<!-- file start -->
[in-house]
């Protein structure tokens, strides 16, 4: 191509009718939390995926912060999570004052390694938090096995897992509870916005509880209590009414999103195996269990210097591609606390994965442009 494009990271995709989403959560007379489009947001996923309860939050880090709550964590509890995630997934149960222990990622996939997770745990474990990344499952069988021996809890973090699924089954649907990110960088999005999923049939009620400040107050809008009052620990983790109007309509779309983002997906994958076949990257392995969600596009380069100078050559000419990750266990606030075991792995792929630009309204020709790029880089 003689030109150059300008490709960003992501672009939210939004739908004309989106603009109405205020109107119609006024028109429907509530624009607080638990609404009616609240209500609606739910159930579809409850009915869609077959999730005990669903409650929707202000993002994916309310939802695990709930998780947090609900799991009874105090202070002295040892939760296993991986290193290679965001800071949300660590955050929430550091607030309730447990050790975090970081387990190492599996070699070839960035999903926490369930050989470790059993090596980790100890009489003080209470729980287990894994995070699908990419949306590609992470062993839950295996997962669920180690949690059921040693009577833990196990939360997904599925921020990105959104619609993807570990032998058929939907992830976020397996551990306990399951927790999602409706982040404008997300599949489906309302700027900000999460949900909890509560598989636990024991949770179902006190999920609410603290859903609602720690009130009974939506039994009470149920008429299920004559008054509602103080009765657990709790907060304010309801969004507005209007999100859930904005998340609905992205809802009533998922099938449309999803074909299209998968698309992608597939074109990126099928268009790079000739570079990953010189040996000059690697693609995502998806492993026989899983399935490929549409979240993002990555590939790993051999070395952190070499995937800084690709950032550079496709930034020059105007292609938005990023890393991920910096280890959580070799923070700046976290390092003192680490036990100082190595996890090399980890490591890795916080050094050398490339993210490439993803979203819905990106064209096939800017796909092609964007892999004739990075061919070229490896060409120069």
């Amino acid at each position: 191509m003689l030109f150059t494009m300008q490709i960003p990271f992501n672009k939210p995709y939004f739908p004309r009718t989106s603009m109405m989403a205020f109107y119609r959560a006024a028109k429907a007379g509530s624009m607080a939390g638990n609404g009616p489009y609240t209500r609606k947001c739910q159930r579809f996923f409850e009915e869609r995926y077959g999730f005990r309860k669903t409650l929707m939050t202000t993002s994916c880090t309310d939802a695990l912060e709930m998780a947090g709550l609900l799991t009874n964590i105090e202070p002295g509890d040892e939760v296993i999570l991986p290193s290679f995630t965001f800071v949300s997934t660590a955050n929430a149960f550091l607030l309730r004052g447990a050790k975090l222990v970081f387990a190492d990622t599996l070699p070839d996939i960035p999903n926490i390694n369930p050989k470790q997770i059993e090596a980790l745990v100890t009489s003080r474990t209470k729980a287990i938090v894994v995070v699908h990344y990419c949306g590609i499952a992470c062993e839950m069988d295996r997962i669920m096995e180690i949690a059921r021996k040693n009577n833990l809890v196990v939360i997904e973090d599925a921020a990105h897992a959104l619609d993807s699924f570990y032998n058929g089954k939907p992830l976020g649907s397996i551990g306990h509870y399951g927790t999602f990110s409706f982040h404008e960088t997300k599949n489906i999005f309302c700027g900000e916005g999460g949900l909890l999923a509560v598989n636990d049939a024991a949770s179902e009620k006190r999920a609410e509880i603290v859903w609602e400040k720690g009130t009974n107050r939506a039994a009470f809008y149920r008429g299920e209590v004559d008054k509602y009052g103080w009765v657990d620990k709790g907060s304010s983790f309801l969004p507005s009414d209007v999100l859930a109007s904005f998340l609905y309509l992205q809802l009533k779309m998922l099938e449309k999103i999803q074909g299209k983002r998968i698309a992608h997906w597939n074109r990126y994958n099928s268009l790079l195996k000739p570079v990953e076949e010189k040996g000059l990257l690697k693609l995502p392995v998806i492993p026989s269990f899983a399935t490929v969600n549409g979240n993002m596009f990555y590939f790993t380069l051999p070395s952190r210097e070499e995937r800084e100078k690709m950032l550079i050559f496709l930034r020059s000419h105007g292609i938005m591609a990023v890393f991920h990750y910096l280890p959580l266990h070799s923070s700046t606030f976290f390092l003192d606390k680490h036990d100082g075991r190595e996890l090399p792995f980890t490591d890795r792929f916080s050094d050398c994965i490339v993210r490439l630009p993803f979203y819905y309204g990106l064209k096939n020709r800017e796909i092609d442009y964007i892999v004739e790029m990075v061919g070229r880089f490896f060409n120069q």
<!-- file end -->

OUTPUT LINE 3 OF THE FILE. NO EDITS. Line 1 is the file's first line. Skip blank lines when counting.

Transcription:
């Amino acid at each position: 191509m003689l030109f150059t494009m300008q490709i960003p990271f992501n672009k939210p995709y939004f739908p004309r009718t989106s603009m109405m989403a205020f109107y119609r959560a006024a028109k429907a007379g509530s624009m607080a939390g638990n609404g009616p489009y609240t209500r609606k947001c739910q159930r579809f996923f409850e009915e869609r995926y077959g999730f005990r309860k669903t409650l929707m939050t202000t993002s994916c880090t309310d939802a695990l912060e709930m998780a947090g709550l609900l799991t009874n964590i105090e202070p002295g509890d040892e939760v296993i999570l991986p290193s290679f995630t965001f800071v949300s997934t660590a955050n929430a149960f550091l607030l309730r004052g447990a050790k975090l222990v970081f387990a190492d990622t599996l070699p070839d996939i960035p999903n926490i390694n369930p050989k470790q997770i059993e090596a980790l745990v100890t009489s003080r474990t209470k729980a287990i938090v894994v995070v699908h990344y990419c949306g590609i499952a992470c062993e839950m069988d295996r997962i669920m096995e180690i949690a059921r021996k040693n009577n833990l809890v196990v939360i997904e973090d599925a921020a990105h897992a959104l619609d993807s699924f570990y032998n058929g089954k939907p992830l976020g649907s397996i551990g306990h509870y399951g927790t999602f990110s409706f982040h404008e960088t997300k599949n489906i999005f309302c700027g900000e916005g999460g949900l909890l999923a509560v598989n636990d049939a024991a949770s179902e009620k006190r999920a609410e509880i603290v859903w609602e400040k720690g009130t009974n107050r939506a039994a009470f809008y149920r008429g299920e209590v004559d008054k509602y009052g103080w009765v657990d620990k709790g907060s304010s983790f309801l969004p507005s009414d209007v999100l859930a109007s904005f998340l609905y309509l992205q809802l009533k779309m998922l099938e449309k999103i999803q074909g299209k983002r998968i698309a992608h997906w597939n074109r990126y994958n099928s268009l790079l195996k000739p570079v990953e076949e010189k040996g000059l990257l690697k693609l995502p392995v998806i492993p026989s269990f899983a399935t490929v969600n549409g979240n993002m596009f990555y590939f790993t380069l051999p070395s952190r210097e070499e995937r800084e100078k690709m950032l550079i050559f496709l930034r020059s000419h105007g292609i938005m591609a990023v890393f991920h990750y910096l280890p959580l266990h070799s923070s700046t606030f976290f390092l003192d606390k680490h036990d100082g075991r190595e996890l090399p792995f980890t490591d890795r792929f916080s050094d050398c994965i490339v993210r490439l630009p993803f979203y819905y309204g990106l064209k096939n020709r800017e796909i092609d442009y964007i892999v004739e790029m990075v061919g070229r880089f490896f060409n120069q």